How the Titanic disaster led to one Maserati’s two Indy wins, 28 years later

“Someone once remarked to me – and isn’t this a remarkable way of looking at it? – that this incredible success story would never have been possible without the sinking of the Titanic,” said Donald Davidson, the Indianapolis Motor Speedway’s historian.

Over its 115-year history, a few European carmakers, including Mercedes-Benz and Peugeot, have won the Indianapolis 500. But perhaps the most memorable of European contenders at the Brickyard, handily outclassing even the Ferraris that entered in 1952, is a Maserati. The tale of how it got from Italy to Indy – and won twice – is complicated. And yes, it owes a debt to the Titanic’s loss.

The story begins at the 1937 Vanderbilt Cup, America’s premier road race of the era, which drew a glamorous crowd to Roosevelt Raceway on Long Island. The drivers included Tazio Nuvolari, Rudolf Caracciola, Richard Seaman and Bernd Rosemeyer from Europe’s Grand Prix circuit, and Rex Mays, Mauri Rose, Bill Cummings and Wilbur Shaw from America. A celebrity-spangled crowd attended, including famous sportsmen, entertainers, assorted millionaires and socialites.

Among the entrants was a handsome Italian boxer and aspiring actor, Enzo Fiermonte, whose screen name was William Bird. Fiermonte had charmed a wealthy widow, Madeleine Force Astor, into marrying him despite a great age disparity (he was 25 and she was 40 when they exchanged vows in 1933) and then bankrolling him in various ventures, including the purchase of a Maserati sports car for the race.

Mrs. Astor had been the teenage bride of John Jacob Astor IV, who died when the Titanic sank in 1912 at age 47. Mrs. Astor, having survived the tragedy, inherited a considerable fortune, which helped fuel her generosity.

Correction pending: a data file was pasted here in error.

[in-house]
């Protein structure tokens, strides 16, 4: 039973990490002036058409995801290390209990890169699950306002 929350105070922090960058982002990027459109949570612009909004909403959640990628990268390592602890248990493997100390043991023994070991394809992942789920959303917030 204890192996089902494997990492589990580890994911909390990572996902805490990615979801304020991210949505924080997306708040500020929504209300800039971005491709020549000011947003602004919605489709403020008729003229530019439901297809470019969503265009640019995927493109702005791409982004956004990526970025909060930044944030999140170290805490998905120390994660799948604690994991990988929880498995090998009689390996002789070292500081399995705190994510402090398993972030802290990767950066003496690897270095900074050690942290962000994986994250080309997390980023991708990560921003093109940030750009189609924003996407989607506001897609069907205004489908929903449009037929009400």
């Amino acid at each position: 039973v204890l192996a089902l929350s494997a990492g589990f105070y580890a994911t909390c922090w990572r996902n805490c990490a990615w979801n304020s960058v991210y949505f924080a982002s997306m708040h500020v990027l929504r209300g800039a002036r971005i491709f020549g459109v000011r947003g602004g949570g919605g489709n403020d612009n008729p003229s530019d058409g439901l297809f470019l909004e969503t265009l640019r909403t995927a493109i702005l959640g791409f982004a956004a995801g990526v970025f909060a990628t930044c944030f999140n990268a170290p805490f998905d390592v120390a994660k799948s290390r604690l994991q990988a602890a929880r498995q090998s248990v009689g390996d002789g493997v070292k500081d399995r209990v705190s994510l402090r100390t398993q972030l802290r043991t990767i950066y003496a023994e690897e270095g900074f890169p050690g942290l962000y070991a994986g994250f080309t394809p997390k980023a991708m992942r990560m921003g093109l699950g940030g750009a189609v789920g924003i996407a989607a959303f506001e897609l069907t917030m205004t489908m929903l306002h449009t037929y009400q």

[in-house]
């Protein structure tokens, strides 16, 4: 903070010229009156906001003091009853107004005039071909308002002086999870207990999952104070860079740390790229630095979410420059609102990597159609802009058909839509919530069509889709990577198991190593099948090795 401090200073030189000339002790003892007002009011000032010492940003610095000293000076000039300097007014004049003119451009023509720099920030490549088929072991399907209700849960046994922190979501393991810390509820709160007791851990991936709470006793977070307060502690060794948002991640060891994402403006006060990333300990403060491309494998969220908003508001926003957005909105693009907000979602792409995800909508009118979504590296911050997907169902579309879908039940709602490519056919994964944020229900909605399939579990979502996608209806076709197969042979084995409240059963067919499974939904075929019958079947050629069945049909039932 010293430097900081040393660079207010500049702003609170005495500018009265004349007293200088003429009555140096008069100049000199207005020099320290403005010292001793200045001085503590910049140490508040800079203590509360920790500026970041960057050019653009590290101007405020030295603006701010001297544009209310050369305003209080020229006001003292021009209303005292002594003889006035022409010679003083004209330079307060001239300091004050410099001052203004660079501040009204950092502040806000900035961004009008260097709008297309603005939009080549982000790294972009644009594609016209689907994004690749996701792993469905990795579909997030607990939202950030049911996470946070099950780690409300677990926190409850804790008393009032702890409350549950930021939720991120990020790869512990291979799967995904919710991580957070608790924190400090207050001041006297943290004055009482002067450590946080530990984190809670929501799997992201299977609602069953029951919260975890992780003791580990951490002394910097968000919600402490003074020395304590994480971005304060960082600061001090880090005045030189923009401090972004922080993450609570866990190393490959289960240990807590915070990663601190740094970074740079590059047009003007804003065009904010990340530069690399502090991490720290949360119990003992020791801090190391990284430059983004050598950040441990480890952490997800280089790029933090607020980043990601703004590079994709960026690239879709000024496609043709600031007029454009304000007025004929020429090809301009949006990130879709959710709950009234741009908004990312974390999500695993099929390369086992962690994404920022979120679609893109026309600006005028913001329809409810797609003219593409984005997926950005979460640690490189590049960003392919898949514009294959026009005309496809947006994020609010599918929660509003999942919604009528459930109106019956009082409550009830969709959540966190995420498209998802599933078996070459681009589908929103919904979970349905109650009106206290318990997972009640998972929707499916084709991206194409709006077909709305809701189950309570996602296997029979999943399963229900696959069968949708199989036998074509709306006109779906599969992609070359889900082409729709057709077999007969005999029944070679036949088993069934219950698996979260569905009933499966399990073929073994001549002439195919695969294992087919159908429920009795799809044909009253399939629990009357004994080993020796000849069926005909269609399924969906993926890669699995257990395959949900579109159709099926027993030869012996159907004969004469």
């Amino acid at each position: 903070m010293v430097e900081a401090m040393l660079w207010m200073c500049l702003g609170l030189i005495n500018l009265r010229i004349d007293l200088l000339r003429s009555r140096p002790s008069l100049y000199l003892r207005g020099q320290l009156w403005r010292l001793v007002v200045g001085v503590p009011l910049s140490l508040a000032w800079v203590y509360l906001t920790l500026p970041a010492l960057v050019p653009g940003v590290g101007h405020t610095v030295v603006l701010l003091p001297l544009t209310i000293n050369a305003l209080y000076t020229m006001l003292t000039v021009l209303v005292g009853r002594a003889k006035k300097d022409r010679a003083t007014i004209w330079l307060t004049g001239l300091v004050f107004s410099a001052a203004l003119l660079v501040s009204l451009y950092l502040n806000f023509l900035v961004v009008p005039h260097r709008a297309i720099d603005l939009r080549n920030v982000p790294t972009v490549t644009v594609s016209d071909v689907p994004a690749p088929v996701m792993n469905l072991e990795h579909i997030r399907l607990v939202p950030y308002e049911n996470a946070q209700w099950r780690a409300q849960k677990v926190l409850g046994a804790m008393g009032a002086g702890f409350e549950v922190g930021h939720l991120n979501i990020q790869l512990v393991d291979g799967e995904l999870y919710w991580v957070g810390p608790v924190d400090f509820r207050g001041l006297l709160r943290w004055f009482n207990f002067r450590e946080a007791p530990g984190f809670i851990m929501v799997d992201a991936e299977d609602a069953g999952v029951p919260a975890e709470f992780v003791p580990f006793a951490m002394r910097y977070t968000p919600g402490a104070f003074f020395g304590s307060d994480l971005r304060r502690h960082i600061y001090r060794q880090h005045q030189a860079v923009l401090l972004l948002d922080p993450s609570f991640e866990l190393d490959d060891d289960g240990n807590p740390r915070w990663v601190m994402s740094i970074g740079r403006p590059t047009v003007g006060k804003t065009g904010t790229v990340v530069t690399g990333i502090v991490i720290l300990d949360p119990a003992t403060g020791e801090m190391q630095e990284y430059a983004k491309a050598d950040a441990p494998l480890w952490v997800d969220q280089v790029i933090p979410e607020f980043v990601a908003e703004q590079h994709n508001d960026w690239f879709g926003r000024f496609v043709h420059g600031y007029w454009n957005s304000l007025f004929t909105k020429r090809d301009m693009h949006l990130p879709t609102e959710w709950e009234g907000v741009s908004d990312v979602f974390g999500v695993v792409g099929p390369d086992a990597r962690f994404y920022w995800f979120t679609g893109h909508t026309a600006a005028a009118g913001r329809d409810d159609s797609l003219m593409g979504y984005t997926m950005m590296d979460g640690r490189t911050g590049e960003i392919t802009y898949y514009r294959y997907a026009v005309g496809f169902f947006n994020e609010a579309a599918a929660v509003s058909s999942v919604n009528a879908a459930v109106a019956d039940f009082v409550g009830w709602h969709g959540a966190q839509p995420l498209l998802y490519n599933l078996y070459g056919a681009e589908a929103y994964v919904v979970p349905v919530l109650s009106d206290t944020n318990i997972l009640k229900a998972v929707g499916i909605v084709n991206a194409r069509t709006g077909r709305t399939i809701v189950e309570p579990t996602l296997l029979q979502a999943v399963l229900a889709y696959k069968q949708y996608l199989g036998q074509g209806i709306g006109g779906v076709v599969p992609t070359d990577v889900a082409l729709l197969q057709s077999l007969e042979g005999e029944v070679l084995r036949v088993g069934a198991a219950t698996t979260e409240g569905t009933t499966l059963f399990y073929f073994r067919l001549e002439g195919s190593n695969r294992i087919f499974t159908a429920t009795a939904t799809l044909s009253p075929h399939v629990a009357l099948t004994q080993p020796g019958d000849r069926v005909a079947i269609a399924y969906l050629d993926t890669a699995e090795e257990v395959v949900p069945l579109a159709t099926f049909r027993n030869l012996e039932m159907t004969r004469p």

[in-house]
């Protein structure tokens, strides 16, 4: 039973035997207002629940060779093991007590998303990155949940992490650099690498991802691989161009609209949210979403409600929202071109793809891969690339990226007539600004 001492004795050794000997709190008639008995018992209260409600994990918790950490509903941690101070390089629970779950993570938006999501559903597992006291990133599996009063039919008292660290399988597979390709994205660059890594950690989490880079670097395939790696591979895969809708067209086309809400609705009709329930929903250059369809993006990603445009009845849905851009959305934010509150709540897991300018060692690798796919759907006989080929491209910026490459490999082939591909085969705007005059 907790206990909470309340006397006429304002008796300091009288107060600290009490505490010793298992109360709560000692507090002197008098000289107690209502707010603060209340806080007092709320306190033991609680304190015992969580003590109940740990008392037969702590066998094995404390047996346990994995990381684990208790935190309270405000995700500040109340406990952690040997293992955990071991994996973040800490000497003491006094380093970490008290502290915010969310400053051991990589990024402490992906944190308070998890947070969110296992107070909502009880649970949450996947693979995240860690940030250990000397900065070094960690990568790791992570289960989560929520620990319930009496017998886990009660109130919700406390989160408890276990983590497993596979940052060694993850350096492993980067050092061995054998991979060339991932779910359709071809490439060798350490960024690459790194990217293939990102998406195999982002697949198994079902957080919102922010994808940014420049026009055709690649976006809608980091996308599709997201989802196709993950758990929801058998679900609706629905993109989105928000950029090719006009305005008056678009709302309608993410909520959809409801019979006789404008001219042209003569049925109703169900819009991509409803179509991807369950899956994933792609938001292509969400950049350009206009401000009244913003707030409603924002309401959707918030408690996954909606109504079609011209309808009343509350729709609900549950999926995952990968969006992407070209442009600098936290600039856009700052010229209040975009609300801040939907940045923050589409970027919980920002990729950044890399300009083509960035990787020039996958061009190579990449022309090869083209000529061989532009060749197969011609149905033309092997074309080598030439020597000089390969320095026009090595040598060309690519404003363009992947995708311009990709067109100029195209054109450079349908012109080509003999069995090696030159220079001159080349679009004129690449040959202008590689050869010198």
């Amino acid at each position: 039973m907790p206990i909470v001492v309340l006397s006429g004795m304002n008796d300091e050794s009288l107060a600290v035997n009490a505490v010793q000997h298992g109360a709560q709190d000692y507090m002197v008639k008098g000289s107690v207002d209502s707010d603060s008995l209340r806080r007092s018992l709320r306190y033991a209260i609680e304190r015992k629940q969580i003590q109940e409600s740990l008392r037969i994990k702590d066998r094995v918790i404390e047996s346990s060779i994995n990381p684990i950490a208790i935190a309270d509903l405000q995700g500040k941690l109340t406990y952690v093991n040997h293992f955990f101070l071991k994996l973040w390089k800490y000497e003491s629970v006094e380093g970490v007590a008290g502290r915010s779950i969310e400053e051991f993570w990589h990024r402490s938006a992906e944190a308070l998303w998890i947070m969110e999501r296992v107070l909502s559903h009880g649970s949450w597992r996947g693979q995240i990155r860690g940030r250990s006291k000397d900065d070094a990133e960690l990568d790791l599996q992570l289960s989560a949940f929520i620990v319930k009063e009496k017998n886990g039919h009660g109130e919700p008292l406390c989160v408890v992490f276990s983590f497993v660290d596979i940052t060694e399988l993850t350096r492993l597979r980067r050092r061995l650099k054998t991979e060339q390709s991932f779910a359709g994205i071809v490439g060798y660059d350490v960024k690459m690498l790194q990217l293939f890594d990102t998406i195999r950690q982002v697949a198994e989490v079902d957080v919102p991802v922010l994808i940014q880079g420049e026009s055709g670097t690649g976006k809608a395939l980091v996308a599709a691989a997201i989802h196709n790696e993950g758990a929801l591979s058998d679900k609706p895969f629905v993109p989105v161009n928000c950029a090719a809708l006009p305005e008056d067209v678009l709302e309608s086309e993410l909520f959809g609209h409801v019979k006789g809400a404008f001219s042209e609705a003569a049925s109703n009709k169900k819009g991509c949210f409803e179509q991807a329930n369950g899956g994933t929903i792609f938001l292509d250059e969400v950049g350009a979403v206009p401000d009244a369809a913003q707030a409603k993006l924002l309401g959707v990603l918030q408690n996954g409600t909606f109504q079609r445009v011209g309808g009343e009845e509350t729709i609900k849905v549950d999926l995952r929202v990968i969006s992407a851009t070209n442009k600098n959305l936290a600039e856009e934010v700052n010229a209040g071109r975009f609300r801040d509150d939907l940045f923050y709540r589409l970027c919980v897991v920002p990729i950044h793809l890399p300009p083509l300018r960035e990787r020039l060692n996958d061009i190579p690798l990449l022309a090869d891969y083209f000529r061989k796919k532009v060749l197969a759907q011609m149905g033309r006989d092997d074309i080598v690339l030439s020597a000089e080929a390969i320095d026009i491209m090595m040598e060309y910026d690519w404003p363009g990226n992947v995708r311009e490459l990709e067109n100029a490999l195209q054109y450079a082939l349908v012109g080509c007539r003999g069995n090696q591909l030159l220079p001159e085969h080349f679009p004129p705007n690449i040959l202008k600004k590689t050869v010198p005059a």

Fiermonte proved to have more bravery than talent, qualifying dead last for the race. When Shaw’s entry broke in practice, the race organizers sought to find him an alternative ride; as the reigning Indianapolis 500 champion, he was a considerable draw. The organizers’ solution: Fiermonte was declared insufficiently experienced for the race and replaced in the Maserati by Shaw.

Shaw put on a dazzling driving display in the event, passing 30 other entrants to finish ninth (Rosemeyer won). After the event, Shaw effusively told Mike Boyle, an Indy car owner, “If I had a car like that, I’d win the next 500 in it.”

Boyle obliged and bought him one – two, actually, as the first model sent to him by the Maserati brothers was the wrong car – for $15,000. Shaw made good on his boast and won the 1939 Indy 500 in the 8CTF, and for good measure he also won the 1940 race in the same car, powered by a supercharged in-line eight-cylinder engine of 3.0-liter displacement. Shaw was leading the 1941 race when a defective wheel, mistakenly installed during a late pit stop, failed and caused him to crash. He suffered a broken back, effectively ending his racing career.

But the car was repaired and successfully campaigned for another decade, winning races and accolades unequaled by another car in Indianapolis Motor Speedway history. The Ernesto Maserati-designed 8CTF, a 1938 model with the chassis number 3032, was subsequently designated by the National Historic Vehicle Register as one of America’s most historically significant vehicles.

It was the crown jewel in the Indianapolis speedway’s museum, which opened in 1956 with a display of six cars. The 8CTF remains one of the crown jewels today, even though the speedway’s collection now has grown to more than 400 vehicles.

“It was, without a doubt, the most successful racecar in the history of the track, finishing first twice,” said Davidson. “It broke while leading another two times, finished third in 1946 and 1947, and fourth in 1948.”

“Bill Vukovich passed his rookie test in it in 1950,” Davidson continued. “It was still being raced competitively as late as 1953 – when it was 15 years old.”